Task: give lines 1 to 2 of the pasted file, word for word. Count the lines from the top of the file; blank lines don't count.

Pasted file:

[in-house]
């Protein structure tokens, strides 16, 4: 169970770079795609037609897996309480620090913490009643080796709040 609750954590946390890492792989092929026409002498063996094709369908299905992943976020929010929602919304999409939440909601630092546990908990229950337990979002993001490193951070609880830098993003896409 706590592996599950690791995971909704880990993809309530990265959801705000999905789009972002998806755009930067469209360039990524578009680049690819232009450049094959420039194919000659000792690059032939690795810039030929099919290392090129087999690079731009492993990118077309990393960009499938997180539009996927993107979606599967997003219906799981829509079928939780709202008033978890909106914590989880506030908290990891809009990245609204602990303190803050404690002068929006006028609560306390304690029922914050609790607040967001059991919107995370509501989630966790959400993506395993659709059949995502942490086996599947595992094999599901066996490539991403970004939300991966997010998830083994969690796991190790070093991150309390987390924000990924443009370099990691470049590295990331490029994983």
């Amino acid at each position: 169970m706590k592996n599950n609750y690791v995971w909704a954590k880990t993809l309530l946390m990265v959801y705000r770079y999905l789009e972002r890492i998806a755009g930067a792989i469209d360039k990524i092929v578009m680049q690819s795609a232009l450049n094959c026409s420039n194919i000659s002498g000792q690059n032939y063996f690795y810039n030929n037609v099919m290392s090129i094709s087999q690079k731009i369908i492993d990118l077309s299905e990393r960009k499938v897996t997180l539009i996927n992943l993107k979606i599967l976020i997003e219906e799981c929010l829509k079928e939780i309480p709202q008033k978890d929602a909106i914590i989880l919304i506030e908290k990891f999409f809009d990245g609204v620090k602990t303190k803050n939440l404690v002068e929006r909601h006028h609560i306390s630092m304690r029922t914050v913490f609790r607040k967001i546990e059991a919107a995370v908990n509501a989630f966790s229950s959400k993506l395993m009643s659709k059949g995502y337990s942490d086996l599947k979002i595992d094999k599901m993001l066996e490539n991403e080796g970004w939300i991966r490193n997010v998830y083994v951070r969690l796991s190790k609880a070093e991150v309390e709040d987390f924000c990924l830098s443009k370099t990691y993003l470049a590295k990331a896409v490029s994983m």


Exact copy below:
[in-house]
């Protein structure tokens, strides 16, 4: 169970770079795609037609897996309480620090913490009643080796709040 609750954590946390890492792989092929026409002498063996094709369908299905992943976020929010929602919304999409939440909601630092546990908990229950337990979002993001490193951070609880830098993003896409 706590592996599950690791995971909704880990993809309530990265959801705000999905789009972002998806755009930067469209360039990524578009680049690819232009450049094959420039194919000659000792690059032939690795810039030929099919290392090129087999690079731009492993990118077309990393960009499938997180539009996927993107979606599967997003219906799981829509079928939780709202008033978890909106914590989880506030908290990891809009990245609204602990303190803050404690002068929006006028609560306390304690029922914050609790607040967001059991919107995370509501989630966790959400993506395993659709059949995502942490086996599947595992094999599901066996490539991403970004939300991966997010998830083994969690796991190790070093991150309390987390924000990924443009370099990691470049590295990331490029994983």